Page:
Welcome to Tennis Elbow, the column that looks back on the week that was in the world of tennis. This week, Charles Blouin-Gascon recaps the WTA’s 2016 Dubai Duty Free Tennis Championships.
Sara Errani captured the 2016 Dubai Duty Free Tennis Championships WTA title this past weekend, beating Barbora Strycova in the final by the score of 6-0 and 6-2 in 68 minutes.
Three years after being on the receiving of a beatdown in the Dubai final—she lost 2-6, 6-1, 6-1 against Petra Kvitova in 2013—Errani was the dominant player this time. Evidently, she was thrilled. “It’s an unexpected title for me. It has been a tough moment, tough year so far,” the Italian said after her win. “To win here is amazing, it’s such a good tournament.”
We’ll focus on the first part of that quote, if you don’t mind.
If you believe the Italian, she apparently very nearly passed on the chance to compete in Dubai and to collect the winner’s cheque for $465,480. “I was thinking maybe not to come here,” she explained after her win. “I was thinking of taking two or three weeks to relax, to recharge my energy.”
These Tennis Championships will live on as not only the time Errani made a great decision to delay a week of rest, but as the time ultimate chaos reigned. In this 28-player draw, none of the eight seeds made it past the second round—and that’s only because the top 4 had a first-round bye. In short, none of the tournament’s eight seeds won a match.
Is that a good or bad thing? Namely, is this extreme string of upsets a sign that the top players are especially vulnerable or one that those in the lower tiers are especially strong?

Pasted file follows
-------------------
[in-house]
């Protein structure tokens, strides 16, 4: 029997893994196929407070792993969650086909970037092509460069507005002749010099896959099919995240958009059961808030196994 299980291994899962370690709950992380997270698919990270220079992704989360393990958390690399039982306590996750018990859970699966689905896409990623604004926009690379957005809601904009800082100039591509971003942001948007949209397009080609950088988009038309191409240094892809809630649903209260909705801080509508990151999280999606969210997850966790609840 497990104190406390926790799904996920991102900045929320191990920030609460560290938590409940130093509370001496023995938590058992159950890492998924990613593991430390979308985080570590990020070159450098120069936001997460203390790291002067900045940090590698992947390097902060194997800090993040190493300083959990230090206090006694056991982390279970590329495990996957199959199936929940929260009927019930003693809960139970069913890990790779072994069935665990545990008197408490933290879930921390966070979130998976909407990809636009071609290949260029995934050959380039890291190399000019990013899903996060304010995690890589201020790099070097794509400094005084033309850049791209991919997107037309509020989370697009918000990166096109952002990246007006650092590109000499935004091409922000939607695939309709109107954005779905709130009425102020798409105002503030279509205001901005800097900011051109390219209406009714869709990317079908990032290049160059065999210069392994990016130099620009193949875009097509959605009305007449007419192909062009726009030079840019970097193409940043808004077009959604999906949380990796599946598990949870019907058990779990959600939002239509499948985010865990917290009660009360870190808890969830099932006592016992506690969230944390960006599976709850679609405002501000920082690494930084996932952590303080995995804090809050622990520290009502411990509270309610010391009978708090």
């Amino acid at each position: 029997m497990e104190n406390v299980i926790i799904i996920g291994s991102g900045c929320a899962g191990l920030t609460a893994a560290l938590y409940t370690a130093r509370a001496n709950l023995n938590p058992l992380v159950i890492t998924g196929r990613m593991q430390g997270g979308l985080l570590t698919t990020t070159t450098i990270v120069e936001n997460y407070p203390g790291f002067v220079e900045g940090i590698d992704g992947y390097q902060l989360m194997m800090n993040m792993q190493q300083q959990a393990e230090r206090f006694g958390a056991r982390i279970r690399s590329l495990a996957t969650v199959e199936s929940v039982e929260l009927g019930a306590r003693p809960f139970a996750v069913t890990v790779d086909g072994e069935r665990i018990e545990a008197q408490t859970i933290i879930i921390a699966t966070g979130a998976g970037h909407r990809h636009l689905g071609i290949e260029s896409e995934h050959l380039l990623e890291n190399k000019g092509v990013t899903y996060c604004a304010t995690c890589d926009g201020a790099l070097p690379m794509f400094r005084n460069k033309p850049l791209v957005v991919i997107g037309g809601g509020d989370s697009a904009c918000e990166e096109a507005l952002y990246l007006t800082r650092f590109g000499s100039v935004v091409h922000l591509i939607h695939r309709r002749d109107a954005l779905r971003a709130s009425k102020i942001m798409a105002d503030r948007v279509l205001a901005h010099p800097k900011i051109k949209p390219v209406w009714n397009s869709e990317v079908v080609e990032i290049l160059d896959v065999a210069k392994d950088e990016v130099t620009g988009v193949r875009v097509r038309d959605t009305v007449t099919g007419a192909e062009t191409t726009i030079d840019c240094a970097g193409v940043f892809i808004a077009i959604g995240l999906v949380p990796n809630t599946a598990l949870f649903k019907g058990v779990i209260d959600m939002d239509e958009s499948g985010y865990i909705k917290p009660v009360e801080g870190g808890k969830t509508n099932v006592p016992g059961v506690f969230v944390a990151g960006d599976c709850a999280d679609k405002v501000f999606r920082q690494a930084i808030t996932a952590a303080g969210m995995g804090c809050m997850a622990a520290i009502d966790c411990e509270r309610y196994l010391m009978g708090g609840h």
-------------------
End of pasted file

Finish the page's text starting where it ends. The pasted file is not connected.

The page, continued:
Can it be both, that an upset means lower-ranked player are stronger than we think and that the top ranked players are more vulnerable too? Steve Tignor of tennis.com has examined the question, and let’s highlight some of his most relevant points.
It starts, first, with the perfect storm that made this carnage possible in Dubai.
Despite quite a large purse (i.e. $2 million), Dubai remains a 500-level event. Perhaps for that reason, the two best players on the WTA Tour, Serena Williams and Angelique Kerber, had pulled out. Likewise for the relative heavyweights that are Maria Sharapova, Agnieszka Radwanska and Victoria Azarenka.
Seeded No. 1 and No. 2, Simona Halep and Garbine Muguruza shouldn’t have had much problems with their first match but they have both had a terrible start to this 2016 season. They were vulnerable and, well, they lost. It happens.
Because the Dubai draw is so small but still a rather prestigious (read: lucrative) affair, scattered throughout were many dangerous players, like ex-No. 1 Ana Ivanovic, ex-No. 1 Jelena Jankovic, Caroline Garcia and the two finalists. On paper, there were no real easy matches, and at least in this case this held up.
The Dubai draw had plenty of players who, at various times, have been ranked in or near the top; they made the most of their opportunities. This is proof that the pool of WTA players is very deep, which is ultimately a good thing.
But still, this doesn’t answer the real question: is too much chaos a bad thing for the sport? We may contrast it with the situation atop the ATP World Tour rankings, where the same three (or four, if you want to include Andy Murray) have reigned supreme for the past 11 or 12 years.
But we shouldn’t compare the two; lest we forget, Roger Federer, Rafael Nadal and Novak Djokovic will likely go down as three of the five greatest players in history. There’s a reason why we call this the golden era of tennis: it’s because it will never be equalled.
Men’s tennis has thrived in the past decade, more so than women’s tennis, but it won’t last forever. During that time, the lone constant in women’s tennis has been Serena Williams, and perhaps that’s where the problem lies: women’s tennis needs an established group of rulers, not just one. If any given tournament turns into a random series of events, it’s tough for a casual fan to follow.
Upsets are a good thing, because they make the sport unpredictable—but that’s also why they’re sort of a bad thing.
Follow Charles Blouin-Gascon on Twitter @RealCBG